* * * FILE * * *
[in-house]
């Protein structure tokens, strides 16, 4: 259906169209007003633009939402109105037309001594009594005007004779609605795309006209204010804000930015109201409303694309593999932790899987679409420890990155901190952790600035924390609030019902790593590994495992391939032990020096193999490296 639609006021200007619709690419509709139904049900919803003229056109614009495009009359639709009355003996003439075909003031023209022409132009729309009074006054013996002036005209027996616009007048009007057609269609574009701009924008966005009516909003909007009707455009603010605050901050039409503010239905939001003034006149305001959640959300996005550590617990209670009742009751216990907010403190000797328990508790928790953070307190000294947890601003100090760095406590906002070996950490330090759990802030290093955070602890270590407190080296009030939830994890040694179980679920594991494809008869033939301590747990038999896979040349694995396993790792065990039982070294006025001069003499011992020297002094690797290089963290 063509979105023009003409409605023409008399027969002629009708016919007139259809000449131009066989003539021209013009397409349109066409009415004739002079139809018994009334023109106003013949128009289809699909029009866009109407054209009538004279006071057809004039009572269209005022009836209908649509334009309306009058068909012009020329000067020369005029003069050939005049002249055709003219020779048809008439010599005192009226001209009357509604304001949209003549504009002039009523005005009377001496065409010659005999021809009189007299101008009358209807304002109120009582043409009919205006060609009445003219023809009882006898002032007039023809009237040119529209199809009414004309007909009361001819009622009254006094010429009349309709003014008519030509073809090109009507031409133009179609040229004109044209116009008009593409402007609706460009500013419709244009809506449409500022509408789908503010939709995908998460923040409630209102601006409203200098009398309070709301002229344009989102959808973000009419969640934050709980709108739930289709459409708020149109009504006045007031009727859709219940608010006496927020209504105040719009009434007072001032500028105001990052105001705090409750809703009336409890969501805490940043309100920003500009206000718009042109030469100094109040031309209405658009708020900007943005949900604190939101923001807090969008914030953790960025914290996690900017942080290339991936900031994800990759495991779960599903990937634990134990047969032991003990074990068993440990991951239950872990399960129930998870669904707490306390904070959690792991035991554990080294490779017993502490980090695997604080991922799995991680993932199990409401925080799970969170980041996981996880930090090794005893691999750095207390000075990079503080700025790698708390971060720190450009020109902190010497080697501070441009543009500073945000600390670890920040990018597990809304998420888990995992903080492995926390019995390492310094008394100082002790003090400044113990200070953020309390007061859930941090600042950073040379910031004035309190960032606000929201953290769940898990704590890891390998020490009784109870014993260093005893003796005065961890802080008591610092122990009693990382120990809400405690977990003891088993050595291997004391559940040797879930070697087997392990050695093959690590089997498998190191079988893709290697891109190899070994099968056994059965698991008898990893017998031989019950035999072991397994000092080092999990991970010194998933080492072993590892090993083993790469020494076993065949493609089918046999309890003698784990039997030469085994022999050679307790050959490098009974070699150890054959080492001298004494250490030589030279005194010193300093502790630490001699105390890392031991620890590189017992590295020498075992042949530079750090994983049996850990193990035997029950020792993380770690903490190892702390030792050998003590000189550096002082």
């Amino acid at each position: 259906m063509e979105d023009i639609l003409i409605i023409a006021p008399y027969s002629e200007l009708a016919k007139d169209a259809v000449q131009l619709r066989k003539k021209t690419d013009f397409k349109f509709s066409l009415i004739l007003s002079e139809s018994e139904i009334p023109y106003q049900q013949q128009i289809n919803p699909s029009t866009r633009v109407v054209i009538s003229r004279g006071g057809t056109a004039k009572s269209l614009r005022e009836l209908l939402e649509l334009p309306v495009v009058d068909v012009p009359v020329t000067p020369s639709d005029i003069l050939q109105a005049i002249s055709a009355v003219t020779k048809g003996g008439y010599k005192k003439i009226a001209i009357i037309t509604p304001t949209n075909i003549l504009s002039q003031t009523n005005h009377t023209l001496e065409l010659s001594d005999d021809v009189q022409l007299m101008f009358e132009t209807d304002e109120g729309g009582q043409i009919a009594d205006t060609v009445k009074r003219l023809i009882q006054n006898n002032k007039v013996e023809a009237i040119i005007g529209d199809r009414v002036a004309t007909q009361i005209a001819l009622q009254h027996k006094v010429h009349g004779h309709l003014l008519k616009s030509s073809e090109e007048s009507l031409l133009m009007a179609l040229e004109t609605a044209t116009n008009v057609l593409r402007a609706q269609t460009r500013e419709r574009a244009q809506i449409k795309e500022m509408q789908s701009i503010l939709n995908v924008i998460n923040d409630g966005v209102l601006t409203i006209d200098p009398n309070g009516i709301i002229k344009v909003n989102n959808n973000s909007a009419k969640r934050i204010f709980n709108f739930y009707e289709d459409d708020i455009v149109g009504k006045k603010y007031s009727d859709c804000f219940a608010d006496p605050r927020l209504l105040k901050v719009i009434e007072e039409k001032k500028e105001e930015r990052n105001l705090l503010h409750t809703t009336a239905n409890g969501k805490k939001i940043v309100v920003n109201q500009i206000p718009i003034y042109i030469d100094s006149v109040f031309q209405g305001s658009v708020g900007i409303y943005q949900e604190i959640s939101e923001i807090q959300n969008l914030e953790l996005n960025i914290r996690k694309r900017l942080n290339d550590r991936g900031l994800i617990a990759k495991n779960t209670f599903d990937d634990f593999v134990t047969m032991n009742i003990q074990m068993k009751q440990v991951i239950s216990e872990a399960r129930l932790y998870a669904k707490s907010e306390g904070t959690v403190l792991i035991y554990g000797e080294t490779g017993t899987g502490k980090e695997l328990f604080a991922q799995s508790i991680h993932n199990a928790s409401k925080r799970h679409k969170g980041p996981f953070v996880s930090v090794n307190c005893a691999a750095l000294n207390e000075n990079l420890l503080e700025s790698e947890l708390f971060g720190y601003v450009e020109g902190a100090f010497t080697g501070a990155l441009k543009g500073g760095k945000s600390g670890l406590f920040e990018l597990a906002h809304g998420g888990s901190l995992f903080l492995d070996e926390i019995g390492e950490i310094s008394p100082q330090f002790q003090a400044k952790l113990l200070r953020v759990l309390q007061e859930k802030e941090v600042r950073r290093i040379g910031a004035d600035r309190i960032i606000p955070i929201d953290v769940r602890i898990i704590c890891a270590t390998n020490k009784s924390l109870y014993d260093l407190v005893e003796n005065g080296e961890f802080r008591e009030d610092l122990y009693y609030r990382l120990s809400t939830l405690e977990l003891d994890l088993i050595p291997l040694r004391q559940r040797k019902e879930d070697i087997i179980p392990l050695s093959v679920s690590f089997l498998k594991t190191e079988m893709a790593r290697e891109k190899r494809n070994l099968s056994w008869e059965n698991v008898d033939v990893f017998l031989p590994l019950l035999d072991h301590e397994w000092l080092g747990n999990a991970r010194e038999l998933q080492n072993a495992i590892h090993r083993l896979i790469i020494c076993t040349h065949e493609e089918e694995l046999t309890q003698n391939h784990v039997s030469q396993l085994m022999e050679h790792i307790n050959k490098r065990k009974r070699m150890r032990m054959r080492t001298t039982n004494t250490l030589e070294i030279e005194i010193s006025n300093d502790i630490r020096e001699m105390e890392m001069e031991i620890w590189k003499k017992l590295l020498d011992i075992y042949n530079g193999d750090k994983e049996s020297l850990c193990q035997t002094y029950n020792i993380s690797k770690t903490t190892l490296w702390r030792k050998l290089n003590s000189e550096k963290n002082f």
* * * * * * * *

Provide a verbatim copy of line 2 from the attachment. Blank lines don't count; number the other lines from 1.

């Protein structure tokens, strides 16, 4: 259906169209007003633009939402109105037309001594009594005007004779609605795309006209204010804000930015109201409303694309593999932790899987679409420890990155901190952790600035924390609030019902790593590994495992391939032990020096193999490296 639609006021200007619709690419509709139904049900919803003229056109614009495009009359639709009355003996003439075909003031023209022409132009729309009074006054013996002036005209027996616009007048009007057609269609574009701009924008966005009516909003909007009707455009603010605050901050039409503010239905939001003034006149305001959640959300996005550590617990209670009742009751216990907010403190000797328990508790928790953070307190000294947890601003100090760095406590906002070996950490330090759990802030290093955070602890270590407190080296009030939830994890040694179980679920594991494809008869033939301590747990038999896979040349694995396993790792065990039982070294006025001069003499011992020297002094690797290089963290 063509979105023009003409409605023409008399027969002629009708016919007139259809000449131009066989003539021209013009397409349109066409009415004739002079139809018994009334023109106003013949128009289809699909029009866009109407054209009538004279006071057809004039009572269209005022009836209908649509334009309306009058068909012009020329000067020369005029003069050939005049002249055709003219020779048809008439010599005192009226001209009357509604304001949209003549504009002039009523005005009377001496065409010659005999021809009189007299101008009358209807304002109120009582043409009919205006060609009445003219023809009882006898002032007039023809009237040119529209199809009414004309007909009361001819009622009254006094010429009349309709003014008519030509073809090109009507031409133009179609040229004109044209116009008009593409402007609706460009500013419709244009809506449409500022509408789908503010939709995908998460923040409630209102601006409203200098009398309070709301002229344009989102959808973000009419969640934050709980709108739930289709459409708020149109009504006045007031009727859709219940608010006496927020209504105040719009009434007072001032500028105001990052105001705090409750809703009336409890969501805490940043309100920003500009206000718009042109030469100094109040031309209405658009708020900007943005949900604190939101923001807090969008914030953790960025914290996690900017942080290339991936900031994800990759495991779960599903990937634990134990047969032991003990074990068993440990991951239950872990399960129930998870669904707490306390904070959690792991035991554990080294490779017993502490980090695997604080991922799995991680993932199990409401925080799970969170980041996981996880930090090794005893691999750095207390000075990079503080700025790698708390971060720190450009020109902190010497080697501070441009543009500073945000600390670890920040990018597990809304998420888990995992903080492995926390019995390492310094008394100082002790003090400044113990200070953020309390007061859930941090600042950073040379910031004035309190960032606000929201953290769940898990704590890891390998020490009784109870014993260093005893003796005065961890802080008591610092122990009693990382120990809400405690977990003891088993050595291997004391559940040797879930070697087997392990050695093959690590089997498998190191079988893709290697891109190899070994099968056994059965698991008898990893017998031989019950035999072991397994000092080092999990991970010194998933080492072993590892090993083993790469020494076993065949493609089918046999309890003698784990039997030469085994022999050679307790050959490098009974070699150890054959080492001298004494250490030589030279005194010193300093502790630490001699105390890392031991620890590189017992590295020498075992042949530079750090994983049996850990193990035997029950020792993380770690903490190892702390030792050998003590000189550096002082």